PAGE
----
“Peterson is no survivor of gun violence. Her sister was murdered by her criminal brother in law. She wasn’t even there.
This isn’t something I would have ever said to Joan, because I think her grief is genuine and real, and I wouldn’t want to appear to be diminishing it or trivializing it. But I’m also not sure why Link’s statement is fundamentally wrong as a matter of how we generally think about these things.
Those who have been reading for a while know my mother died of breast cancer when I was 20 years old. She was diagnosed in my early teens and spent about 8 years fighting a losing battle against the disease. So I not only know what it’s like to lose a loved one, I know what it’s like to watch them slowly die and deteriorate over a period of years.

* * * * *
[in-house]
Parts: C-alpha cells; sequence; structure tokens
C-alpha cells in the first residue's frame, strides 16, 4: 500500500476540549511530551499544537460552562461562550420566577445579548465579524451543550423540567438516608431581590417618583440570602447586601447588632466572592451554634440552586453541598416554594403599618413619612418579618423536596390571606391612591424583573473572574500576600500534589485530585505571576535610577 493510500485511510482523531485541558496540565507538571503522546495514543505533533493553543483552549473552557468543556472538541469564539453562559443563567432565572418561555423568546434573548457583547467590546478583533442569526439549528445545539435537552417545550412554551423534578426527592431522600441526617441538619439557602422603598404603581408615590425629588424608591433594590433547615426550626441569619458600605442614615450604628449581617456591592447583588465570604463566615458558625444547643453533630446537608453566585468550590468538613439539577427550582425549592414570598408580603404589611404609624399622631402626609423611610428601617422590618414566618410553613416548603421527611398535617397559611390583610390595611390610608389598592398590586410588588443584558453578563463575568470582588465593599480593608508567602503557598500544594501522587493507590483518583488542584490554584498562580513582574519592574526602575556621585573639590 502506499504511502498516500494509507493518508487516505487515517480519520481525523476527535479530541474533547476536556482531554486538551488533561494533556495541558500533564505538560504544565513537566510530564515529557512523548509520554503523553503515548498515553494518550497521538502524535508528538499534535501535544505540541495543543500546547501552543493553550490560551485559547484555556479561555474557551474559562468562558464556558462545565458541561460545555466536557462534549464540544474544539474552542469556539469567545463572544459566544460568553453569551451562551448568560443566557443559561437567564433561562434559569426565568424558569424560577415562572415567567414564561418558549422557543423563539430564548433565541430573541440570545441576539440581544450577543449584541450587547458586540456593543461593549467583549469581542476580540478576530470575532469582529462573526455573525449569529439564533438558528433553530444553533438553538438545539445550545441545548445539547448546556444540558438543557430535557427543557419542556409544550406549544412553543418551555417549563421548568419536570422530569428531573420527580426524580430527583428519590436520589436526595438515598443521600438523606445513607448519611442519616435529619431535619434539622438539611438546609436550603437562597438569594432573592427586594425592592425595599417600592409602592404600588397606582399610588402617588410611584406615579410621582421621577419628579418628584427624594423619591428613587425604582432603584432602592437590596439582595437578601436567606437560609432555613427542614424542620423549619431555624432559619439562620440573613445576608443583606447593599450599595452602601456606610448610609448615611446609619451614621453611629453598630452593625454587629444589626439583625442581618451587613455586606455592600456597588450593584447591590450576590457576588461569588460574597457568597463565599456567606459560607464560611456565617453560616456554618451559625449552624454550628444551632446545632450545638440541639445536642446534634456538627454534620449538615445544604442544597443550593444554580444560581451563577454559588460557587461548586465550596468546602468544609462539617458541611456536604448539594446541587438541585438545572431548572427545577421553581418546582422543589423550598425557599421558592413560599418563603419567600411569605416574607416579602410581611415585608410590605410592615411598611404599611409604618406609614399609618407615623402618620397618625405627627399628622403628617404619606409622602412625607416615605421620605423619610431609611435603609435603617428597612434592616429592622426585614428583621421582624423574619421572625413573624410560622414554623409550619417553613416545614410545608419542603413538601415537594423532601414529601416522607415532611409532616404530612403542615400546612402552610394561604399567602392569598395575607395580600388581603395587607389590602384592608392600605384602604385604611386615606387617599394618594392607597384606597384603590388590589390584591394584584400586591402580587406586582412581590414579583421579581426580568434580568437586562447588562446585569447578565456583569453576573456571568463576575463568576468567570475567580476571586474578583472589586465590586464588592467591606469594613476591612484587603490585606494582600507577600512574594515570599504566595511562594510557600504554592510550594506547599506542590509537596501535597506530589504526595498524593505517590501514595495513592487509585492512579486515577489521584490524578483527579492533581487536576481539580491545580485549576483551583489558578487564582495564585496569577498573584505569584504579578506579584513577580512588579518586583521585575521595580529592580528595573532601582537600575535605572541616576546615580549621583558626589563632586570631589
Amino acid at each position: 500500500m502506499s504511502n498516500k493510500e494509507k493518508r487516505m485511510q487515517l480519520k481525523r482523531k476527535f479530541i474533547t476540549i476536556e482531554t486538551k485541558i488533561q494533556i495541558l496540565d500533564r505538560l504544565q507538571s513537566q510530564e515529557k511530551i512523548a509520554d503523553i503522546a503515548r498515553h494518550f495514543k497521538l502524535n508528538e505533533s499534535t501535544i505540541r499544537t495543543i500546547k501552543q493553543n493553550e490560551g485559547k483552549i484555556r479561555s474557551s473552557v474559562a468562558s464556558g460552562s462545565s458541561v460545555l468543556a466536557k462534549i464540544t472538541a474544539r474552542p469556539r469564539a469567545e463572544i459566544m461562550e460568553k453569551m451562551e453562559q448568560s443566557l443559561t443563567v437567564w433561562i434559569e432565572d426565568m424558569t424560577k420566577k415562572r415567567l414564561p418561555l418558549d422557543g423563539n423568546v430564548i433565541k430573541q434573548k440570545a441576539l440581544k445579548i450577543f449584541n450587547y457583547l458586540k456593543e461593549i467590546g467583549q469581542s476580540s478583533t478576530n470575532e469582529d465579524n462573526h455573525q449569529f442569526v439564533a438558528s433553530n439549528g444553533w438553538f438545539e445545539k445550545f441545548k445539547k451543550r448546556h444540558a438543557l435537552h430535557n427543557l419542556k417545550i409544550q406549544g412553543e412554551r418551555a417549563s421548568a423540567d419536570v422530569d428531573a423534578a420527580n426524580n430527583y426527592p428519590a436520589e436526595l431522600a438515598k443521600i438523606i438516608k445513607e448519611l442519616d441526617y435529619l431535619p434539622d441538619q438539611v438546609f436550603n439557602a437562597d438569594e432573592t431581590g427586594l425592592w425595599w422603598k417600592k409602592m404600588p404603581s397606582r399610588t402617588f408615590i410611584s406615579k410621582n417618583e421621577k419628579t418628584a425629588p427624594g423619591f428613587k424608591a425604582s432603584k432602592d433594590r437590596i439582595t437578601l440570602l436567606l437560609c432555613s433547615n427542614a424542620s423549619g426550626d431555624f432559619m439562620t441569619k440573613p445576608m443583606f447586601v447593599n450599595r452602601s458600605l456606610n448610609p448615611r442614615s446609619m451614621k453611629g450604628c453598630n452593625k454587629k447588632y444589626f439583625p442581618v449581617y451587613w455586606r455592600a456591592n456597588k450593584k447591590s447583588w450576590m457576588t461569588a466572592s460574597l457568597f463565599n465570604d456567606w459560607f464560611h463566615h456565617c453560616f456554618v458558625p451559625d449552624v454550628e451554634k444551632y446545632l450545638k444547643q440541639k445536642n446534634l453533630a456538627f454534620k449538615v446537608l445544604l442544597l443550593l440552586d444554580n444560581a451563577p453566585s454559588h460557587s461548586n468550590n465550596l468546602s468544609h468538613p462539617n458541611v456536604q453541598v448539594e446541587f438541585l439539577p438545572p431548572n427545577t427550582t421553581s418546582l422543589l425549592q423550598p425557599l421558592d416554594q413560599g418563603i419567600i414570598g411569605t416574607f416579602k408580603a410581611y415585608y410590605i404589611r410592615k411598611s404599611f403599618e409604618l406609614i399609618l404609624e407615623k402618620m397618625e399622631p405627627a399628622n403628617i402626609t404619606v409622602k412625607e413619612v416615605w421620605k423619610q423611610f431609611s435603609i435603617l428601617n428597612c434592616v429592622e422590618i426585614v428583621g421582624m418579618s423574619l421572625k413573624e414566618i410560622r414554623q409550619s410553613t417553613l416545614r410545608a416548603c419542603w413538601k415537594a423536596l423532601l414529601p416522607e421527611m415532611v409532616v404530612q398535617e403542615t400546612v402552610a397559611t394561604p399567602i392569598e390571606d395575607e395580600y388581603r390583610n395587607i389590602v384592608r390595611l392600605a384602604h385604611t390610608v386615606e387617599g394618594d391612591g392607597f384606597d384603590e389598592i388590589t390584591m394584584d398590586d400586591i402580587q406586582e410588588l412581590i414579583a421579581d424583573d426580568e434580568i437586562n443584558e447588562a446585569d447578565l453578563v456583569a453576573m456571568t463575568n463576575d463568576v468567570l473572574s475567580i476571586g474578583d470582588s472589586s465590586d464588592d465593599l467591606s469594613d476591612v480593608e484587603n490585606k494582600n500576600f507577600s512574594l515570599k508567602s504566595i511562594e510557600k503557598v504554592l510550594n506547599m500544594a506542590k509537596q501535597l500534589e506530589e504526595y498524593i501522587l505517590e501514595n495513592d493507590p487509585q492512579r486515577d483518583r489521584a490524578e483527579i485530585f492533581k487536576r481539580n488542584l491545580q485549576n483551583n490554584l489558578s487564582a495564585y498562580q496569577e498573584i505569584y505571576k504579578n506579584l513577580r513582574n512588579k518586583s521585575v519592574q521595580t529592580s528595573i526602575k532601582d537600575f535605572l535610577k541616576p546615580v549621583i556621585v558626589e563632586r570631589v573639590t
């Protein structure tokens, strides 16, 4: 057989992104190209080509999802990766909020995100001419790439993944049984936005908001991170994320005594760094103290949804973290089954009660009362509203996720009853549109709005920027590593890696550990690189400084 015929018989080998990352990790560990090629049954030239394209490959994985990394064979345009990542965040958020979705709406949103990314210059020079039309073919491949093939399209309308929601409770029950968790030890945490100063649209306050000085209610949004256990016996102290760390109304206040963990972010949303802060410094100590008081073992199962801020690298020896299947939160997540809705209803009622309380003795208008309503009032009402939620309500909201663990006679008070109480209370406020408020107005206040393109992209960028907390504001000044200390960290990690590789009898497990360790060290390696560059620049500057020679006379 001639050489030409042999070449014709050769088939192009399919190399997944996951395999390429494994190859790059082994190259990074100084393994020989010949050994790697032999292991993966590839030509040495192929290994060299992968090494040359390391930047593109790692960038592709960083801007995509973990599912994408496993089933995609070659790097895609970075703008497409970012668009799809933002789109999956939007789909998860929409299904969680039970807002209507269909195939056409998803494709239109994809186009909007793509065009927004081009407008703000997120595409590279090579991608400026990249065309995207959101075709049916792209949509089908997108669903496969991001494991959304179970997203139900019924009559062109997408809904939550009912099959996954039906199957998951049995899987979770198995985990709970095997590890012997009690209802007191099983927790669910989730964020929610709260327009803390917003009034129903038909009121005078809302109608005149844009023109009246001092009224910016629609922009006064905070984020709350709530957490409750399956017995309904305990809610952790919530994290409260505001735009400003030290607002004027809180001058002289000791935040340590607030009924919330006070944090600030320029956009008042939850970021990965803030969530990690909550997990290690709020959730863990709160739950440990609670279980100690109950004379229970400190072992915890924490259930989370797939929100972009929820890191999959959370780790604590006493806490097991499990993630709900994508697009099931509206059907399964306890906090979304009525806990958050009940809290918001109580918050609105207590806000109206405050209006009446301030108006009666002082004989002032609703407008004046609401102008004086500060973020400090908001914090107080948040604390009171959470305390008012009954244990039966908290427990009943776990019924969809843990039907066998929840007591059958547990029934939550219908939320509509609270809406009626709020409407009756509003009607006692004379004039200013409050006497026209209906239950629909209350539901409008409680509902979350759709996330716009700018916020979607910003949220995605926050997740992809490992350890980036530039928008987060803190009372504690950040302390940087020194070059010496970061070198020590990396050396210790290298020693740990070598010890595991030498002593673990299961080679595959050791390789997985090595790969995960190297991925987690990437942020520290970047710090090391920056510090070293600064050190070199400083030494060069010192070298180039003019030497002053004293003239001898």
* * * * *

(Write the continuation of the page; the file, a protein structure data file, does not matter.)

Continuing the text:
But yet the title of this post would make you think I had cancer, had beat cancer, or had otherwise somehow been directly victimized by it. By the same token, if I had said I was a suicide victim, it might make you wonder if I had tried it, or was giving a new definition to the term “ghost writing.” Usually when we speak in the context of victimhood, we assume a direct association with the person who was victimized. If your sister was raped, you’d say your sister was a victim of rape. You wouldn’t say you were a victim of rape. People would naturally assume that meant you yourself were raped.
There’s a lot of religion in this issue, on both sides. I don’t mean literal religion, but figurative, in the sense that the same kind of devotions, faiths, heresies, dogmas and scriptures are at work at a very fundamental level. But our religion is the role firearms play within the American cultural and political framework. It is heresy to the other side, because their religion centers around victimhood. Victimhood, to us, is heresy. Or at least the type of victimhood their religion centers around is. In short, Link was questioning Joan’s religion, and while that’s never polite, I can’t be so quick to say it’s incorrect. If it is, then I’m a cancer victim.